Many congratulations to Sylvia Carr Clebsch (seated, centre) whose extract from her novel, Safe, has won First Drafts 2017.
Set in Grozny in the 1990s, Safe is the story of two teenagers fleeing the Russian invasion; their journey to find their father, an intelligence agent, takes them through the battlefields of Chechnya and into the refugee camps of neighbouring Ingushetia. The judges described Safe as ‘a moving and compelling spy novel that demonstrates an accomplished grasp of the genre and heralds an exciting new voice’.
Now in its eighth year, the competition recognises promising work-in-progress and is open to writers who have not yet published a collection of stories or novel. The 2017 judges were writer and broadcaster Margaret Busby, OBE; novelists Umi Sinha and Martine McDonagh, Janklow & Nesbit UK literary agent Rebecca Carter and Waterstones’ Events Manager Richard Naiff.
The competition is a collaboration between Myriad and West Dean College, where Martine McDonagh (seated, left) leads the MA in Creative Writing and Publishing. The prize is a week-long writing retreat at West Dean College near Chichester, as well as feedback from industry experts and six months’ mentoring.
The other finalists were Ellen Hardy, Tony Leonard, Nikki Marmery, Laura Martz, Richard Phelps and Andrew Stewart.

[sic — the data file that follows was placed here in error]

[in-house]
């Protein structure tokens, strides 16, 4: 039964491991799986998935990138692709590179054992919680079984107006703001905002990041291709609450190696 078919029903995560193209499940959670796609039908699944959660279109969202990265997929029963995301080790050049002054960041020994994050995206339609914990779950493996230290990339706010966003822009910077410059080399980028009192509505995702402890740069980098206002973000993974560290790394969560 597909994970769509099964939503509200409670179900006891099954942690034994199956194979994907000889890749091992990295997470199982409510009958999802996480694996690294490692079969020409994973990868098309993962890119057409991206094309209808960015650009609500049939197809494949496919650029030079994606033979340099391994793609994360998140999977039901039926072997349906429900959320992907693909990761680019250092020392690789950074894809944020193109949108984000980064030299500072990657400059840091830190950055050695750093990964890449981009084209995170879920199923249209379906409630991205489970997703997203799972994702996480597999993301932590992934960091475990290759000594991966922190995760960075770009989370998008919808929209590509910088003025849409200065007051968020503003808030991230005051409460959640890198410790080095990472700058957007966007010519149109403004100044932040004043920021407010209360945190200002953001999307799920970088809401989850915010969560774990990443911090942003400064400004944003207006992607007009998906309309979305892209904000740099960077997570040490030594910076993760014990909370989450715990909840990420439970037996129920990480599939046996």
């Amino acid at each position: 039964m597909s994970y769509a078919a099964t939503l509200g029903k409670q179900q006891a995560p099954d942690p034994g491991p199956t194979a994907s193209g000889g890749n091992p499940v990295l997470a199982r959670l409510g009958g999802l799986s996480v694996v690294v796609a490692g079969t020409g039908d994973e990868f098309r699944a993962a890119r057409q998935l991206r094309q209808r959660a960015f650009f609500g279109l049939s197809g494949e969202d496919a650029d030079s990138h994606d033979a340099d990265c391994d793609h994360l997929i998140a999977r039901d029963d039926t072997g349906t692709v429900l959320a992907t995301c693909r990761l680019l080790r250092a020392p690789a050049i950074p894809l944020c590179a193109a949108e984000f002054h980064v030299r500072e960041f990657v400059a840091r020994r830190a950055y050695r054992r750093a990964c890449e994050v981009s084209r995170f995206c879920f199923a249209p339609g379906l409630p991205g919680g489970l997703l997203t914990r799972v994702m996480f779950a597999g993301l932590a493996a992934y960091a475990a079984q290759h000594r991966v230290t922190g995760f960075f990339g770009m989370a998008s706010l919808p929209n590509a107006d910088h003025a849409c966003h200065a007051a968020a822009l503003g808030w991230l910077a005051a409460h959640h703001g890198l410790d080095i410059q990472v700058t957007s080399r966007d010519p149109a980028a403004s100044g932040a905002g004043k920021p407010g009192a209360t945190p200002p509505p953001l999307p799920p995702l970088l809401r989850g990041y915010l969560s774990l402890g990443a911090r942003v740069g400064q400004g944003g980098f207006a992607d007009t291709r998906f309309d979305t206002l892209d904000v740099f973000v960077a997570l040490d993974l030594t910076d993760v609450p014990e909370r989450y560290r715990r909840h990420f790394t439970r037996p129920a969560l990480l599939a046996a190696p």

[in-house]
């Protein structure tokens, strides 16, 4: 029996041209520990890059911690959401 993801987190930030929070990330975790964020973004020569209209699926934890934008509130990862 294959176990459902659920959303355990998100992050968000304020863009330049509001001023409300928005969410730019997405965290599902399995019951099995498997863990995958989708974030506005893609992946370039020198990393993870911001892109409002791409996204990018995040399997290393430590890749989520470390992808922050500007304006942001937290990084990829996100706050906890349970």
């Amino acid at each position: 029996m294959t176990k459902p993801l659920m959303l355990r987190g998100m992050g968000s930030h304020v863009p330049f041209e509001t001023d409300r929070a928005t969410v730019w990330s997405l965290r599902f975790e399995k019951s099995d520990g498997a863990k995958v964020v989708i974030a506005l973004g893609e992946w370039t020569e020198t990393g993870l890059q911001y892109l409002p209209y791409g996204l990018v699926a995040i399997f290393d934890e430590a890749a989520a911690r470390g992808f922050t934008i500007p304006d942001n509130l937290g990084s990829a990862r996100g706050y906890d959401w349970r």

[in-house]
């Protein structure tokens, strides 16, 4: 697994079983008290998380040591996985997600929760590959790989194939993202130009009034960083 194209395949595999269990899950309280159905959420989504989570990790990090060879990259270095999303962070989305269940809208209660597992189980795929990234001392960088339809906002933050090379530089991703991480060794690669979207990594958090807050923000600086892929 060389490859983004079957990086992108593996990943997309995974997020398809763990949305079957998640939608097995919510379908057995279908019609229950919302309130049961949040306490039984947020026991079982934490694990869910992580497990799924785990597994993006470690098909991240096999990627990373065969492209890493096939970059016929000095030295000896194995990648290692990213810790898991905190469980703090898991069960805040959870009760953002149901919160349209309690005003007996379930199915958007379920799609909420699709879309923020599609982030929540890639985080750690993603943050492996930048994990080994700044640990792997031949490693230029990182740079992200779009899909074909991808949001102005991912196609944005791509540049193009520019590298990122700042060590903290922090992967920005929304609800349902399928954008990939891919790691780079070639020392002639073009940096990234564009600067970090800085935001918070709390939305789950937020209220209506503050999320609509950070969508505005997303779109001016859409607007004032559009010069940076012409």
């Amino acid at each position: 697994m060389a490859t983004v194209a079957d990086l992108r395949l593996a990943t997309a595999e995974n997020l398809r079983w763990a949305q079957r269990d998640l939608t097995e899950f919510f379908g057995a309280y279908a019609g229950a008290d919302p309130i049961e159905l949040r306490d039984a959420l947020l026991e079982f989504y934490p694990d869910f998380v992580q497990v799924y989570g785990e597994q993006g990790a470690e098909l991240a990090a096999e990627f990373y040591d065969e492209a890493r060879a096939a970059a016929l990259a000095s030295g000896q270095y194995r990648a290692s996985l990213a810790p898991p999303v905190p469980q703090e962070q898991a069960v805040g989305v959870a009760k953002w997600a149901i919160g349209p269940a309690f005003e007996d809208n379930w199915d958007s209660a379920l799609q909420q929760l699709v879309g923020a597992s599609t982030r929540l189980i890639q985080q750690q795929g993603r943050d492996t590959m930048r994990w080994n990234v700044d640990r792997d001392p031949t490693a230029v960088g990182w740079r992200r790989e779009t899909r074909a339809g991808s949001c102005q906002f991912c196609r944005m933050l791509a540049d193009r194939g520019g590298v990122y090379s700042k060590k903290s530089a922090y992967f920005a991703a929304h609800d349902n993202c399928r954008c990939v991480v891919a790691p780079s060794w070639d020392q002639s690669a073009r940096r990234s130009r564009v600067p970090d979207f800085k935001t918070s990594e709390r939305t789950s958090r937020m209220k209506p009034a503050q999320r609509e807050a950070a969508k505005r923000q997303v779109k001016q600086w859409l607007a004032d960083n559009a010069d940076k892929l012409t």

The 2017 was presented at a packed event at Waterstones Piccadilly by crime writer Lisa Cutts (third from right) who won First Drafts in 2012. The competition is central to Myriad’s mission to uncover and nurture new literary talent, and has a track record in launching writers who have gone on to creative and commercial success. Cutts spoke of the competition as a life-changing event, with her first two novels published by Myriad, a TV option and two further novels published by Simon & Schuster.
Last year’s winner Vanessa Savage (seated, right) and 2015 finalist Kelleigh Greenberg-Jephcott also described how First Drafts launched their writing careers: Savage won a two-book deal with Little, Brown within weeks of winning the competition and Greenberg-Jephcott secured a six-figure deal from Hutchinson for her novel Swan Song (forthcoming 2018). Other past successes include Paul McVeigh, shortlisted in 2013 with an extract from The Good Son.
There are very few competitions for a work in progress and this is a brilliant opportunity for aspiring authors to get their work noticed by publishers and agents. Details of the 2018 competition will be announced in February.